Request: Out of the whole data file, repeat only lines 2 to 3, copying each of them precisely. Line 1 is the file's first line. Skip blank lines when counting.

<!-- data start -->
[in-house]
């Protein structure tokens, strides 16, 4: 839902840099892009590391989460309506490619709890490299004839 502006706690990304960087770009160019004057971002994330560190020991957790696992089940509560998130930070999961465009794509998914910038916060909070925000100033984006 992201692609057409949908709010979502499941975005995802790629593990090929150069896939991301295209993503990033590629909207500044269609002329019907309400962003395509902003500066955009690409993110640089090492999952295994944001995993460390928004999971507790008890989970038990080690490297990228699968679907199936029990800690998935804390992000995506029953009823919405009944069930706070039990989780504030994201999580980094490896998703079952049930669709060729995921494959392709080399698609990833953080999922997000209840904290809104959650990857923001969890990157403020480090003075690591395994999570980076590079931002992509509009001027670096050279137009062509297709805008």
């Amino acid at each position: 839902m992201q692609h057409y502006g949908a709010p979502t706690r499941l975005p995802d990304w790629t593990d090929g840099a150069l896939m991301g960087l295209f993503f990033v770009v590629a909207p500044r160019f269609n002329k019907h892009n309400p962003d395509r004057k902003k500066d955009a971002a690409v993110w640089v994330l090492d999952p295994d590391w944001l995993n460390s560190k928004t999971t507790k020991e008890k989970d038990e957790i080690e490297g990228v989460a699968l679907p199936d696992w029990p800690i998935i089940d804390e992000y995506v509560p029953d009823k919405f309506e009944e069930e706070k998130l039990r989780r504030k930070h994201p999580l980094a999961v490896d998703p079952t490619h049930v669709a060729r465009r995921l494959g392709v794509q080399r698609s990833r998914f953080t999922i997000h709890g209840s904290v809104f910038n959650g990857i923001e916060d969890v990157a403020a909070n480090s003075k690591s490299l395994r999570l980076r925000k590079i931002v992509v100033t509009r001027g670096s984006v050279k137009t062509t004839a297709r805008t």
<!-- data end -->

């Protein structure tokens, strides 16, 4: 839902840099892009590391989460309506490619709890490299004839 502006706690990304960087770009160019004057971002994330560190020991957790696992089940509560998130930070999961465009794509998914910038916060909070925000100033984006 992201692609057409949908709010979502499941975005995802790629593990090929150069896939991301295209993503990033590629909207500044269609002329019907309400962003395509902003500066955009690409993110640089090492999952295994944001995993460390928004999971507790008890989970038990080690490297990228699968679907199936029990800690998935804390992000995506029953009823919405009944069930706070039990989780504030994201999580980094490896998703079952049930669709060729995921494959392709080399698609990833953080999922997000209840904290809104959650990857923001969890990157403020480090003075690591395994999570980076590079931002992509509009001027670096050279137009062509297709805008």
């Amino acid at each position: 839902m992201q692609h057409y502006g949908a709010p979502t706690r499941l975005p995802d990304w790629t593990d090929g840099a150069l896939m991301g960087l295209f993503f990033v770009v590629a909207p500044r160019f269609n002329k019907h892009n309400p962003d395509r004057k902003k500066d955009a971002a690409v993110w640089v994330l090492d999952p295994d590391w944001l995993n460390s560190k928004t999971t507790k020991e008890k989970d038990e957790i080690e490297g990228v989460a699968l679907p199936d696992w029990p800690i998935i089940d804390e992000y995506v509560p029953d009823k919405f309506e009944e069930e706070k998130l039990r989780r504030k930070h994201p999580l980094a999961v490896d998703p079952t490619h049930v669709a060729r465009r995921l494959g392709v794509q080399r698609s990833r998914f953080t999922i997000h709890g209840s904290v809104f910038n959650g990857i923001e916060d969890v990157a403020a909070n480090s003075k690591s490299l395994r999570l980076r925000k590079i931002v992509v100033t509009r001027g670096s984006v050279k137009t062509t004839a297709r805008t």